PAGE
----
Colin Hanks and Kimmy Gatewood star in a video from It’s OK to Do… Stuff, a send-up of the ’70s classic Free To Be… You and Me.
November marked the 40th anniversary of Marlo Thomas’ Free to Be… You and Me album, the touchstone of self-esteem-boosting songs such as “William Wants a Doll.” To celebrate the occasion, comedy writers Rob Kutner (Conan, The Daily Show), Stephen Levinson, and Joel Moss Levinson got some of their famous friends together (Andy Richter, Megan Amram, Eugene Mirman, Samantha Bee, Wyatt Cenac, and others) to both pay homage to and poke fun at the classic album. The result, It’s OK to Do… Stuff is the send-up of ‘70s era feel-goodery, featuring songs like “Divorce Makes a Family Twice as Big,” “Swallow Your Dreams,” and “Wally Wants a Real Doll.”
In the Christmas spirit, the album is a charity project to benefit Marlo Thomas’ own cause, St. Jude’s Children’s hospital, which will receive proceeds.
The video above, “Divorce Makes a Family Twice as Big,” featuring actors Colin Hanks and Kimmy Gatewood, premieres exclusively here on BuzzFeed.
BuzzFeed caught up with Rob Kutner and Stephen Levinson to hear all about the project.
BuzzFeed: How did you come up with the song “Divorce Makes a Family Twice as Big”?
Rob Kutner: I think that was the first song that occurred to me for the album. That was an area that Free to Be… You and Me never would have touched. That was the first sort of concept of what this thing was: taking a negative thing but doing it with the positive spin of Free to Be… You and Me.
Stephen Levinson: I feel like a lot of parts of this album came together serendipitously. We didn’t plan for this video to have a Christmas theme, but the place we filmed in had a tree, and we thought, Great! We’ll go with it.
RK: Kimmy [Gatewood] is part of this group called the Apple Sisters and they filmed a lot of their videos at one of their mother’s houses, and it was this perfect kind of classic, Americana house that happened to have a Christmas tree, so it was the perfect location for this kind of sweet-sounding thing about a house falling apart.
BF: How long did it take to put the album together?
RK: It was just a two- or three-week process because we got into this frenzy of creativity that was really cool. We were just emailing each other constantly different ideas. I think the fact that it had a preexisting voice that we were playing off of helped set the table for it.
SL: Joel has sort of made a career out of winning online video contests. He finds these contests, and he can’t put too much time in any one contest because he doesn’t know if he is going to win or not, so he’s very used to coming up with a concept, writing a song, doing a very professional recording of it, filming himself, and submitting it and being done with it.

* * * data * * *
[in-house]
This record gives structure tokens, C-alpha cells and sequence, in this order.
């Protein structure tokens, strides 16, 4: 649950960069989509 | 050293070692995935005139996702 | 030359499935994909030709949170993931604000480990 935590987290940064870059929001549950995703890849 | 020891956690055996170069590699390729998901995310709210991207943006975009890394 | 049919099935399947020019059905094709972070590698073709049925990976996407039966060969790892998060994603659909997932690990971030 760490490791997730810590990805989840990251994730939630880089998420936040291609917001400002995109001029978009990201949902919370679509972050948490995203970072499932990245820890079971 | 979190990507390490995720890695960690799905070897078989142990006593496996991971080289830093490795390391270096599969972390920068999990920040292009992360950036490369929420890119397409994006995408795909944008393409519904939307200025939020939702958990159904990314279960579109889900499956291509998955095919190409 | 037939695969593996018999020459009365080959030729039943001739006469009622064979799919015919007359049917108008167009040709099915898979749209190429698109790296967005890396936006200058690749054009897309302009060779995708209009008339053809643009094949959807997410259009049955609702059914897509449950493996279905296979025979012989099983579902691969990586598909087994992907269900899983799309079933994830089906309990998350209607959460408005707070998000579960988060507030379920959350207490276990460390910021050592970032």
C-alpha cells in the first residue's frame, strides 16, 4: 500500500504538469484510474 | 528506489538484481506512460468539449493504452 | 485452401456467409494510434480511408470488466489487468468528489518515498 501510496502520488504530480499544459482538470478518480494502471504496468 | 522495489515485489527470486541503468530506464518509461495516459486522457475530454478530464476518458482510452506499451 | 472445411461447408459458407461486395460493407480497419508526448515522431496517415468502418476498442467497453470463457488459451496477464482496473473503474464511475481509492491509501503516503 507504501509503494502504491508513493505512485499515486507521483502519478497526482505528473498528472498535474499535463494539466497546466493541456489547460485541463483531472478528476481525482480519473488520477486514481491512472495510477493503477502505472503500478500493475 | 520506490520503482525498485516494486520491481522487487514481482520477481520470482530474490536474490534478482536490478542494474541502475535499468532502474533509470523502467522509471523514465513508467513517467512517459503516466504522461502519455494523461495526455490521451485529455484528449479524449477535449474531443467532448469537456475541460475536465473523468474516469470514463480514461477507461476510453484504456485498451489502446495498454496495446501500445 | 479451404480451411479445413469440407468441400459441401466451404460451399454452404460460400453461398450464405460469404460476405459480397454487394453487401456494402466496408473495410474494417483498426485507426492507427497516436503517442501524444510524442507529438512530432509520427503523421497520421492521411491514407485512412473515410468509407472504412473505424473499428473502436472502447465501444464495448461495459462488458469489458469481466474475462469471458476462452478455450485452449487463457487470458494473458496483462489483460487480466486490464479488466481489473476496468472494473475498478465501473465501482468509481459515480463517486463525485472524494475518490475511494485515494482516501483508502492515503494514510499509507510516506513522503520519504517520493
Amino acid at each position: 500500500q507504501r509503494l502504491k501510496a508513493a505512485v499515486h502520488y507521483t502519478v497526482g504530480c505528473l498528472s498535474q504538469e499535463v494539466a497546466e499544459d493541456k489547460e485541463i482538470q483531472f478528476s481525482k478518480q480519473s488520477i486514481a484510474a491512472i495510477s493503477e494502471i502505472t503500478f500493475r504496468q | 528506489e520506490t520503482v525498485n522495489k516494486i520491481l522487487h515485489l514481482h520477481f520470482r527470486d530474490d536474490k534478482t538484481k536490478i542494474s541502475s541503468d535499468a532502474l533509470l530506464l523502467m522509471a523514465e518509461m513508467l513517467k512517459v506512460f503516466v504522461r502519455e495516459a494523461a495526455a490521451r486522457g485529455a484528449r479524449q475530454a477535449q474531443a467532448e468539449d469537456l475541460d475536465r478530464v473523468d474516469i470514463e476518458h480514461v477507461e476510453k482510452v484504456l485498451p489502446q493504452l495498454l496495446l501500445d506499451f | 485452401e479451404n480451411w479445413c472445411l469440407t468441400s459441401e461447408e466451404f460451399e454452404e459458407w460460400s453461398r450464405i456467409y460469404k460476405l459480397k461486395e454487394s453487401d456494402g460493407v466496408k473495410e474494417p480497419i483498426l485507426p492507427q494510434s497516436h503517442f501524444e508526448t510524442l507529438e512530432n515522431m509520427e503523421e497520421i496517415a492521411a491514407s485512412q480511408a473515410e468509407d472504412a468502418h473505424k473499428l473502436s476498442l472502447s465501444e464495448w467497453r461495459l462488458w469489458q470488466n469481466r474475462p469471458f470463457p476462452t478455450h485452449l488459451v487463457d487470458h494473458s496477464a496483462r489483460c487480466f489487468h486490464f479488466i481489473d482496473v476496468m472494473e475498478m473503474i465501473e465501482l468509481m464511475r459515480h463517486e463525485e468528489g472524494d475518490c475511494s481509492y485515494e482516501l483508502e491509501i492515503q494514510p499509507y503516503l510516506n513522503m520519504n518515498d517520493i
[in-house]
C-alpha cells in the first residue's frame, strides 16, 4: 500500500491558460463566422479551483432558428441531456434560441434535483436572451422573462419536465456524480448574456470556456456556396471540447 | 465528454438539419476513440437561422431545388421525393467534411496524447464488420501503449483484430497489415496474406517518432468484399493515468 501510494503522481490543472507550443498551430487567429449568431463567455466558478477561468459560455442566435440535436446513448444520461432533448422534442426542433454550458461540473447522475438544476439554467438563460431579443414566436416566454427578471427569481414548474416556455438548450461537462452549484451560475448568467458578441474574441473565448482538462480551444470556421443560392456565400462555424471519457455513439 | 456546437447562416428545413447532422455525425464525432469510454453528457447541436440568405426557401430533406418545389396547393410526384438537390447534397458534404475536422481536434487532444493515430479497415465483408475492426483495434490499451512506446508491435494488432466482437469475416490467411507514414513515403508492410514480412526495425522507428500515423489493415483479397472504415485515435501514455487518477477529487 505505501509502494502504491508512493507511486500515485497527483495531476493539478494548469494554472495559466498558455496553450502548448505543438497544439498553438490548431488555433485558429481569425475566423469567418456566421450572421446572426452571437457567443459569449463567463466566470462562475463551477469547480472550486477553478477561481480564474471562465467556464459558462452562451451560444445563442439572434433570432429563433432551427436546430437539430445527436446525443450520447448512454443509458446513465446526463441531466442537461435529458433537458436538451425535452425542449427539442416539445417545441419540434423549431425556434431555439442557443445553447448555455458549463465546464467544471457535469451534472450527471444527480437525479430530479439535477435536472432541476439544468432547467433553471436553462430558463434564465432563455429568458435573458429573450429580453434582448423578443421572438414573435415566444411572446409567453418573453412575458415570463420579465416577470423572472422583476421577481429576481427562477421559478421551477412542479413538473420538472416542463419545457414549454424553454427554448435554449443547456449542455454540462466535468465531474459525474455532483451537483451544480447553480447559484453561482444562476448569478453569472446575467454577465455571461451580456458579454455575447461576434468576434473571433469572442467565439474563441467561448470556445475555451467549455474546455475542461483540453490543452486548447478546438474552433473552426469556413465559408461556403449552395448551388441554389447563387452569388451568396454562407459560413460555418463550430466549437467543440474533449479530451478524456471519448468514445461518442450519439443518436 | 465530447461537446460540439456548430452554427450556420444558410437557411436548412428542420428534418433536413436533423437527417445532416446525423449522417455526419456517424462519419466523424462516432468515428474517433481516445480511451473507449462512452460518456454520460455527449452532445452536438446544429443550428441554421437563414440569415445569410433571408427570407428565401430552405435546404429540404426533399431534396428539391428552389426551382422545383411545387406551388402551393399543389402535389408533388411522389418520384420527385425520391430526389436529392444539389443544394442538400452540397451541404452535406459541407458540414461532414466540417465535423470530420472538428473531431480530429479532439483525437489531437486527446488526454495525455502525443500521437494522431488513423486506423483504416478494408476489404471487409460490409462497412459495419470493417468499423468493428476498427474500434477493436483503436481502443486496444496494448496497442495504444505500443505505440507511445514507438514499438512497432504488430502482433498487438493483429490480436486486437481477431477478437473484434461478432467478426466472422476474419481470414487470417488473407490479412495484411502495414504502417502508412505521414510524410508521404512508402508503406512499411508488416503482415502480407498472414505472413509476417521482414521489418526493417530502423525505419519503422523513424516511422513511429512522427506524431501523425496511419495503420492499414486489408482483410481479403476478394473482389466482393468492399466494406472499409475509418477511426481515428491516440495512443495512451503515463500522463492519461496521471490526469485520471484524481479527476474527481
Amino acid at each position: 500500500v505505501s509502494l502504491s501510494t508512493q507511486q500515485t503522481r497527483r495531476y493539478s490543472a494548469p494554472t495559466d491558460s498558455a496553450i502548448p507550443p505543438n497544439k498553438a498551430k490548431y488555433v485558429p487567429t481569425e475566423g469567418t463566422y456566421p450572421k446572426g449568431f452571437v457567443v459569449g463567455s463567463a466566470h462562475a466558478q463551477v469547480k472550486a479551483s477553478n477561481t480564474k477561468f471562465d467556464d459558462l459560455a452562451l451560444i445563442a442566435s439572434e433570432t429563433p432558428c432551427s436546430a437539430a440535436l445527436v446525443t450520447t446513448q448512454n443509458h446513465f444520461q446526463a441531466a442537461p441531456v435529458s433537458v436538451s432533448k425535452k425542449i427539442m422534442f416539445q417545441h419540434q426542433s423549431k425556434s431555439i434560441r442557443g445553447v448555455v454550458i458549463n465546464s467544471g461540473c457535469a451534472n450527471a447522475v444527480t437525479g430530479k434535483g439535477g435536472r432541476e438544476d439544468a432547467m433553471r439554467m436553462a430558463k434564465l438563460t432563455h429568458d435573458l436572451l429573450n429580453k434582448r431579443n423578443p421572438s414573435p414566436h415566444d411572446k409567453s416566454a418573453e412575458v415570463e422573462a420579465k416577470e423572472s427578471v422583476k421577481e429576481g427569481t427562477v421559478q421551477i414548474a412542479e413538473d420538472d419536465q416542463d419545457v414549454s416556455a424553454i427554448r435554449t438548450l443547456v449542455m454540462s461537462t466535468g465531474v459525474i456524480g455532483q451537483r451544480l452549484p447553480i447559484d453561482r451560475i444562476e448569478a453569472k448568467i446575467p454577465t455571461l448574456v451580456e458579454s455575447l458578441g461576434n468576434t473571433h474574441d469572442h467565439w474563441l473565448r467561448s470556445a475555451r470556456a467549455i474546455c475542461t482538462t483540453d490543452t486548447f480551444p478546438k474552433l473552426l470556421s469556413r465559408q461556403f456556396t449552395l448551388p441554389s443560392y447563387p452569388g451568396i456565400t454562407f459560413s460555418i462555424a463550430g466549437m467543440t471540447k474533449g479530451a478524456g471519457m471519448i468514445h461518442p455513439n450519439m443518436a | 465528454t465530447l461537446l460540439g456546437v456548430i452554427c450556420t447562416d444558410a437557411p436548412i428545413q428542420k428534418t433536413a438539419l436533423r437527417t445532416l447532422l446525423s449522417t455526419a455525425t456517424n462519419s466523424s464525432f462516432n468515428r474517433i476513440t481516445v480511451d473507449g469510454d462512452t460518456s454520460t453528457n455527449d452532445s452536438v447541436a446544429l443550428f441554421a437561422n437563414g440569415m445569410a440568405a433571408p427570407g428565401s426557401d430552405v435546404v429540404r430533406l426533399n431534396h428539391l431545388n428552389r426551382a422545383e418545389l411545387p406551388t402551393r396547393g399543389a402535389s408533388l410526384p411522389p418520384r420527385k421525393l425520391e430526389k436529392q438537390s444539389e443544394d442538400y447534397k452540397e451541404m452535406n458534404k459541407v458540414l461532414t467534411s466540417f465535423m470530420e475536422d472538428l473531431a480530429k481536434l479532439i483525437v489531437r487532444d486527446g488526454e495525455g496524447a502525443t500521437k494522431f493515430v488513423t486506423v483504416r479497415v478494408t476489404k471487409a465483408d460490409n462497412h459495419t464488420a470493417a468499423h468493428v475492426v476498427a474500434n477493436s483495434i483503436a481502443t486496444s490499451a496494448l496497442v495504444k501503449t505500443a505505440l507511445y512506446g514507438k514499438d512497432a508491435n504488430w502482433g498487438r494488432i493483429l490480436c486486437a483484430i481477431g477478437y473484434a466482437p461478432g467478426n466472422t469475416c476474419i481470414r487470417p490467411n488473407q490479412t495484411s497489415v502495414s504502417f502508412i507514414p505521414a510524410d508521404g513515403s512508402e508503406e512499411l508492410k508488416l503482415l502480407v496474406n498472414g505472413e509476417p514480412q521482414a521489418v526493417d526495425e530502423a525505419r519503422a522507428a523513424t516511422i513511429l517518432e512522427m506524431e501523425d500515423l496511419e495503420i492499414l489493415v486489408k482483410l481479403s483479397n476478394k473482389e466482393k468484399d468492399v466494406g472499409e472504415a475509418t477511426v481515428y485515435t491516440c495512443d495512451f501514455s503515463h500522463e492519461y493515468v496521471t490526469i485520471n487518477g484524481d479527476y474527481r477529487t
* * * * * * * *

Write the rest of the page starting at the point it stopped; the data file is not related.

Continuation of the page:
BF: What kinds of contests?
SL: He won like $100,000 for Klondike Bar, he won Nature Valley, he won two cruises around the world — he’s won some crazy prizes.
BF: Were you Free to Be… You and Me kids yourselves growing up?
SL: I’m actually the same age as the album — we both came out in November ’72. My parents bought the album, and I would play it incessantly, probably not getting half the messages on there, just liking the tunes. When Rob came to me with the idea for the project, I hadn’t heard the album in ages, but I listened to it again, and it was just amazing how I knew all the words still.
BF: Do you feel like the album influenced you?
RK: I’m not sure if I was, on a conscious level, aware what was going on. Looking back on it, [Free to Be] drove home the message that anything was possible — this very open-minded approach to life, which I like to feel has governed what I do, including the idea that you could openly spoof this album, that it’s OK to mock stuff.
BF: How did you get everyone involved with the project?
RK: I’ve been in comedy writing for about 10 years or so, and you run across a bunch of people and have all kinds of random emails, and I know some people from Twitter. I just sort of went to various groups of people who I just sort of had this sense would be into it and most of them were like, “Yeah, totally!” — especially when we mentioned that we were doing it for charity.
BF: Did you consciously choose Marlo Thomas’ charity, St. Jude’s, as the beneficiary of the proceeds?
RK: I think it was actually Joel’s idea, that Marlo’s charity would be a way — a very cheesy, sophomoric way — of participating in her mission.
SL: And when I heard it was going to that charity, I thought, Oh, this isn’t just a parody making fun of the original, it’s kind of an homage with the same goal.
BF: On the YouTube page, you have a note: “With apologies to Marlo Thomas…”
RK: That was something our lawyers made us put in.
RK: No. We don’t have lawyers — c’mon. I think that was sort of just a gentle little joke to say like, it’s possible that you might be upset that we’re kind of trampling through this beautiful thing that you made but it’s all in good fun.
(Interview has been edited and condensed.)